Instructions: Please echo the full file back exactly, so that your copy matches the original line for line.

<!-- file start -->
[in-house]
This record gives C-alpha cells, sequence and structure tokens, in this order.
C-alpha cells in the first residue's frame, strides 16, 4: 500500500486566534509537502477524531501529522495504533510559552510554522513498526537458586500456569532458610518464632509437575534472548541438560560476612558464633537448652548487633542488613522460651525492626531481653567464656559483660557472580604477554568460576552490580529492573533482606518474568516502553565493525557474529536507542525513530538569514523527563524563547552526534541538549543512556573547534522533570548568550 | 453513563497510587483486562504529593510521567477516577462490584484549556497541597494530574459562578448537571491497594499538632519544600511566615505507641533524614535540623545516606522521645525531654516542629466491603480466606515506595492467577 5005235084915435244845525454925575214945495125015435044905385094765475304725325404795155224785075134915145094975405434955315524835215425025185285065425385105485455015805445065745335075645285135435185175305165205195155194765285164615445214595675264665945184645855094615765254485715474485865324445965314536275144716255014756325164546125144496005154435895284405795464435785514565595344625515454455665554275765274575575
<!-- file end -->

[in-house]
This record gives C-alpha cells, sequence and structure tokens, in this order.
C-alpha cells in the first residue's frame, strides 16, 4: 500500500486566534509537502477524531501529522495504533510559552510554522513498526537458586500456569532458610518464632509437575534472548541438560560476612558464633537448652548487633542488613522460651525492626531481653567464656559483660557472580604477554568460576552490580529492573533482606518474568516502553565493525557474529536507542525513530538569514523527563524563547552526534541538549543512556573547534522533570548568550 | 453513563497510587483486562504529593510521567477516577462490584484549556497541597494530574459562578448537571491497594499538632519544600511566615505507641533524614535540623545516606522521645525531654516542629466491603480466606515506595492467577 5005235084915435244845525454925575214945495125015435044905385094765475304725325404795155224785075134915145094975405434955315524835215425025185285065425385105485455015805445065745335075645285135435185175305165205195155194765285164615445214595675264665945184645855094615765254485715474485865324445965314536275144716255014756325164546125144496005154435895284405795464435785514565595344625515454455665554275765274575575